Stocks in Asia climbed after data fueled confidence in the U.S. economy, and as equity traders in Tokyo returned from holidays with the yen nursing a four-day slump.
Japanese equities were set for the biggest gain in two months with the Topix index climbing more than 2 percent on its first trading day of 2017. Chinese shares climbed for a third day, while Australian and South Korean shares were flat and Hong Kong equities declined. The S&P 500 Index posted its biggest climb in four weeks and the dollar extended gains as U.S. manufacturing grew. Oil recouped some of Tuesday’s slump ahead of U.S. stockpile data.
A global equity rally has extended into the new year as data from the U.S., China and Europe boosted optimism for growth. Traders look to be shrugging off doomsayers such as former Treasury Secretary Lawrence Summers, who warned that President-elect Donald Trump’s policies might have unintended consequences for the world’s largest economy, and analysts at Eurasia Group who said that America’s 45th president could contribute to a level of global instability not seen since World War II.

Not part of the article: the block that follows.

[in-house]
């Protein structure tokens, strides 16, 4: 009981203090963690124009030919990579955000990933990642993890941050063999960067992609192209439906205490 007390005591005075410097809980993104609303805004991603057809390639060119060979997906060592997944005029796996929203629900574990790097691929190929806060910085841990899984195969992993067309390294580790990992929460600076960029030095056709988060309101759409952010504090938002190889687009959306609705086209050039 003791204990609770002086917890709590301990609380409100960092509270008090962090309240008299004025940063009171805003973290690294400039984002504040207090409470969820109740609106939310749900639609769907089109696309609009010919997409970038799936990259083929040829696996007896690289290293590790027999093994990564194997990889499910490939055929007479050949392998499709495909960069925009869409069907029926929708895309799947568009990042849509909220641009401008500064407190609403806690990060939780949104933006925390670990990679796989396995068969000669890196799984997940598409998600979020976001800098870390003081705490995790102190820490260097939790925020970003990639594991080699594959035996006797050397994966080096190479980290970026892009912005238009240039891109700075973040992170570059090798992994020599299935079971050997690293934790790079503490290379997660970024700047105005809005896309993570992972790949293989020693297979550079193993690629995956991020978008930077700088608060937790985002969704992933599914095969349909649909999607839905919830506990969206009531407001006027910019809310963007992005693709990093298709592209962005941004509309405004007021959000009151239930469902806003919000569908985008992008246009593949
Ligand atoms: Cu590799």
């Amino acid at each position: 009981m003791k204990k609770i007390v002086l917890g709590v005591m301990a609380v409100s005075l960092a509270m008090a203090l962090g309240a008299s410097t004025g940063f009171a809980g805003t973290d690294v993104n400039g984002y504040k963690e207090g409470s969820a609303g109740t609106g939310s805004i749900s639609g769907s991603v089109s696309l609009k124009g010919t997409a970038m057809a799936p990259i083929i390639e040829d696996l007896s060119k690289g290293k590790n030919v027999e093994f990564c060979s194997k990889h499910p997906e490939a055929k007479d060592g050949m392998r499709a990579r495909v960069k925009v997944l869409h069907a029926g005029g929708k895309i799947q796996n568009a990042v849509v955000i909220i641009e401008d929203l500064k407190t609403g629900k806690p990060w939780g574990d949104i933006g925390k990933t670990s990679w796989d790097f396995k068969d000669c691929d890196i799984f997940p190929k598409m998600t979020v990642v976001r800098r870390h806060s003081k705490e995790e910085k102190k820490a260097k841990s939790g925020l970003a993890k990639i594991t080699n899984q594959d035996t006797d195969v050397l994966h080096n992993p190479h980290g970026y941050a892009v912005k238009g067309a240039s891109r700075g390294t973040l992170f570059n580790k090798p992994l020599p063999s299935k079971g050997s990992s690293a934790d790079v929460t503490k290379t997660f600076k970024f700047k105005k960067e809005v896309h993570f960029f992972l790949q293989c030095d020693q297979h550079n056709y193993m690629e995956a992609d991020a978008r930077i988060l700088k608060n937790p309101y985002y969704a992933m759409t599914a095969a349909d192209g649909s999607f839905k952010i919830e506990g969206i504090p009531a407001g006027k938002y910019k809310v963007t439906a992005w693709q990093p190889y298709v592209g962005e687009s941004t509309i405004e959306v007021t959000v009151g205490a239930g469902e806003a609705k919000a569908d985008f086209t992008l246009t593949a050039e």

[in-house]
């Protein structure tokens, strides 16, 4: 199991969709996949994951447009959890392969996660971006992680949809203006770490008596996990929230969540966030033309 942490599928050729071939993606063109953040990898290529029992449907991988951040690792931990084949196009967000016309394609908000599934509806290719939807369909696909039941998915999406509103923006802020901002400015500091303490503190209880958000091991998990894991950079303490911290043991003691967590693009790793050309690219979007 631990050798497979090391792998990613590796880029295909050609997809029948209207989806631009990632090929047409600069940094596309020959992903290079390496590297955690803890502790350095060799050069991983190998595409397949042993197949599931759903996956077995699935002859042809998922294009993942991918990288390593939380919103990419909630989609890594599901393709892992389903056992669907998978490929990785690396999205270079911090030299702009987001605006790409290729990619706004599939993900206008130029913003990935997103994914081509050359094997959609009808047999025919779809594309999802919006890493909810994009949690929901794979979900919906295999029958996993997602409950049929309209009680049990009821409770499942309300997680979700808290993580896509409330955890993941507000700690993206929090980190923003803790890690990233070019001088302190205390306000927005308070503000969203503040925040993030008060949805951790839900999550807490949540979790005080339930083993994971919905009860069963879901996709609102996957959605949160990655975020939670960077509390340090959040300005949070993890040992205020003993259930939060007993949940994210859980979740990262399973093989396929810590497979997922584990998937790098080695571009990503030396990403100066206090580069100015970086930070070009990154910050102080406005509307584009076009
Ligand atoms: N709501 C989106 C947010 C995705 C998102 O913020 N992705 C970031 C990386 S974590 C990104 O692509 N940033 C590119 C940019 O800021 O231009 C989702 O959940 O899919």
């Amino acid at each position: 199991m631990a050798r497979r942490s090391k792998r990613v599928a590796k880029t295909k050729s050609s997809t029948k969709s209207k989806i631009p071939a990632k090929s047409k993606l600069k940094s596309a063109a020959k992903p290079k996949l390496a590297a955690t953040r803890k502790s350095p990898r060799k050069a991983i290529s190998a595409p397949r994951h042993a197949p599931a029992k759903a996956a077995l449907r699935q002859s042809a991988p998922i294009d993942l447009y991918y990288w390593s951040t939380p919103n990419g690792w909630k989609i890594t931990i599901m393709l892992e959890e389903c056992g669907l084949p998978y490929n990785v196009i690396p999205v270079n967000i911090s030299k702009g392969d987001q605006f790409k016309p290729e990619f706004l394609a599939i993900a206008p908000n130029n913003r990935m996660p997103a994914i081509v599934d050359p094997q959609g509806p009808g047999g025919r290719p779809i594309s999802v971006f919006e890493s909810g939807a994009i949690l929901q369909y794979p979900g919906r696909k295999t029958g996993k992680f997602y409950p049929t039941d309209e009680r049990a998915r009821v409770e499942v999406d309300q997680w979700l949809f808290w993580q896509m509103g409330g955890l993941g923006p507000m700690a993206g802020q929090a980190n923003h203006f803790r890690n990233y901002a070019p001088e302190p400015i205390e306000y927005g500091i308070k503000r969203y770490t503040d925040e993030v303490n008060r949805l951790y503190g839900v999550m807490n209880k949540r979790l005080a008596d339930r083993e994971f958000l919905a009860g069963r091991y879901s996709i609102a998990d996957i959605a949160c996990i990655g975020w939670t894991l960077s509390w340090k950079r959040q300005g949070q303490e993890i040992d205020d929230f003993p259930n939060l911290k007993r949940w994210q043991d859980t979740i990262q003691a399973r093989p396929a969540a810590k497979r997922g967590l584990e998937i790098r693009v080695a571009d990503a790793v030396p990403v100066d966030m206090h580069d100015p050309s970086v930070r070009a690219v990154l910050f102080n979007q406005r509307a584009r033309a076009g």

- The MSCI Asia Pacific Index was up 1 percent as of 1:13 p.m. Tokyo time. The Shanghai Composite Index rose 0.4 percent.
- The Hang Seng Index fell 0.1 percent, while India’s S&P BSE Sensex added 0.2 percent.
- New Zealand’s S&P/NZX 50 Index rose 1.4 percent, with Australia’s S&P/ASX 200 Index was up less than 0.1 percent.
- S&P 500 Index futures rose 0.1 percent after the underlying index Tuesday added 0.9 percent to 2,257.83. The index advanced 9.5 percent in 2016.
- Japan’s Topix index and Nikkei 225 Stock Average both gained at least 2.3 percent, the best first day of trading since 2013. The Topix lost 1.9 percent in 2016, its first annual loss in five years.
- The U.S. Dollar Index was up 0.1 percent, near its highest level since December 2002.
- The yen traded at 118.01 per dollar, down 0.2 percent.
- South Korea’s won slid 0.2 percent.
- The Aussie gained 0.3 percent to 72.38 U.S. cents.
- Crude oil rose 0.7 percent following its 2.6 percent slide to close at $52.33 a barrel in New York after touching the highest level since July 6, 2015, at more than $55. Futures rose 45 percent last year.
- Gold was up 0.2 percent after jumping 1 percent in New York Tuesday.